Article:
First doctor of physical therapy scholarship honors son’s memory
When UMHB announced in March its plans to develop a Doctor of Physical Therapy degree program, it was good news for Texas health care providers, because the demand for physical therapists currently outpaces the number of Texas graduates moving into the profession.
But when alumna Dorothy McMeens ’89 heard the news, she was happy for a different reason: she realized that the program would offer the perfect opportunity to create a fitting tribute to her son, Christopher McMeens, whose career as an exercise physiologist was cut short when he died at the age of 28. When Dorothy and her husband, James, heard about the need for graduate student scholarships, they knew that they could honor Christopher’s commitment to helping the sick and injured by helping other young people prepare for careers in physical therapy.
The McMeens family’s connection to UMHB developed in an unexpected way. Dorothy was a “non-traditional” student when she enrolled at UMHB. Her husband’s career in the Army had kept the family on the move for many years. When James retired from the Army, the McMeens moved to Copperas Cove, and Dorothy decided it was time to build on the college work she had completed many years earlier. She finished her BS degree at UMHB in 1989, with a double major in biology and psychology.
The McMeens’ two sons had finished their educations and moved into their careers—Michael as a design engineer working with aircraft, and Christopher as an exercise physiologist in the cardiology department of a hospital in Lubbock. At 6’8”, Christopher’s size and strength worked to his advantage as he helped his patients, many of them men, recover from debilitating heart attacks and strokes. He was also an avid outdoorsman; and on May 6, 1992, he was enjoying a day off skydiving with friends when his chute failed to open, and he was tragically killed.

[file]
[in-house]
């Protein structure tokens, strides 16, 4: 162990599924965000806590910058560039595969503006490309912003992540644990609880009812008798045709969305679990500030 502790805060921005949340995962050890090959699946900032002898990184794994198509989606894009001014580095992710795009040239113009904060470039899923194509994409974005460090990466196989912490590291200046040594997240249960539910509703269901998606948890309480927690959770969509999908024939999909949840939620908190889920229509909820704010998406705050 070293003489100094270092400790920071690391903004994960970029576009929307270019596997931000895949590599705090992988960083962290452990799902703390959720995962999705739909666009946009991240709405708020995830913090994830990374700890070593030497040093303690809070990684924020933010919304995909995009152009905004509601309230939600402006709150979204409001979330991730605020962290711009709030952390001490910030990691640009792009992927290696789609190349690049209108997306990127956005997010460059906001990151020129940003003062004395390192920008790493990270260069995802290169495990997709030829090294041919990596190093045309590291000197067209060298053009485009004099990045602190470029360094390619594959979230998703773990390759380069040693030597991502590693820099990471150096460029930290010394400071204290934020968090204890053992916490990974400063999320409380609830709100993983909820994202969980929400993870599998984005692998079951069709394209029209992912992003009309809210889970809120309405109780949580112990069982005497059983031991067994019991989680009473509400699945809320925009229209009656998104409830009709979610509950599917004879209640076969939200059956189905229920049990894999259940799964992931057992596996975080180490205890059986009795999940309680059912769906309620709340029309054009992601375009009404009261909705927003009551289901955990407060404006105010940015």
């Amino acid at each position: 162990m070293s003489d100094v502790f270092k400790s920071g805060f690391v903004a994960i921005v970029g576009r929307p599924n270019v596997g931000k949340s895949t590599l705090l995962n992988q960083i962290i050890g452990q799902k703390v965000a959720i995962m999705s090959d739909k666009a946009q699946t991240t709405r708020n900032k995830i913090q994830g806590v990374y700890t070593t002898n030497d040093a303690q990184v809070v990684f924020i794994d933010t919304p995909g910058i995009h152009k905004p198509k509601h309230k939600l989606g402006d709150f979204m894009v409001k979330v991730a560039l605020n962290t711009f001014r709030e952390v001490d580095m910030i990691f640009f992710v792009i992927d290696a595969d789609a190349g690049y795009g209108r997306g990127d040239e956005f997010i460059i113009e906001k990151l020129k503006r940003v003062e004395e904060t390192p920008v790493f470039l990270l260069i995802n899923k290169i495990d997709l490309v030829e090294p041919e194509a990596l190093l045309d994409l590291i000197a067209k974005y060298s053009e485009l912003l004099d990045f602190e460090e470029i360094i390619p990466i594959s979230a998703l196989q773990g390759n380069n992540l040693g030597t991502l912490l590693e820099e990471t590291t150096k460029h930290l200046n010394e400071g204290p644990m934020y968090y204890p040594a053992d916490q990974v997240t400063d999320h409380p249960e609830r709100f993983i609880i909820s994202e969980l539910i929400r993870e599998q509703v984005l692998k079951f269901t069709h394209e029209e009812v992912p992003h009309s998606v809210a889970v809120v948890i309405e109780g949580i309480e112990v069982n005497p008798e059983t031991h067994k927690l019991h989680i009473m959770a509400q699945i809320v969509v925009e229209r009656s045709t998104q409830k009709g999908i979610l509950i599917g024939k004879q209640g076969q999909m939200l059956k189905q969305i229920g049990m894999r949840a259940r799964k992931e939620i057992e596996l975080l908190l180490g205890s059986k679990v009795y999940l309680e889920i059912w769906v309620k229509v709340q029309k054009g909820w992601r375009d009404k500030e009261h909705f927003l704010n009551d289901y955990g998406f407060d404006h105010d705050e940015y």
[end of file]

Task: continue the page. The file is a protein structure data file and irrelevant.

“We have great respect for UMHB and the standards it holds to. We know it is a place dedicated to growing members of the Body of Christ, and I believe that Christopher’s belief in loving and serving others would be part of the training that anyone would receive at UMHB.”
— Dorothy McMeens ’89
In the years following his death, Dorothy, James, and Michael thought about how to create a lasting tribute to Chris. The introduction of the physical therapy doctorate at UMHB provided the perfect opportunity.
“It is wonderful to be able to contribute to the beginning of this new program in physical therapy. To me it is exciting to think that Christopher will be contributing to the care of someone years from now through this scholarship for a physical therapy student. I can’t think of any better way to perpetuate a person’s memory than to contribute in their name to a well-principled education.”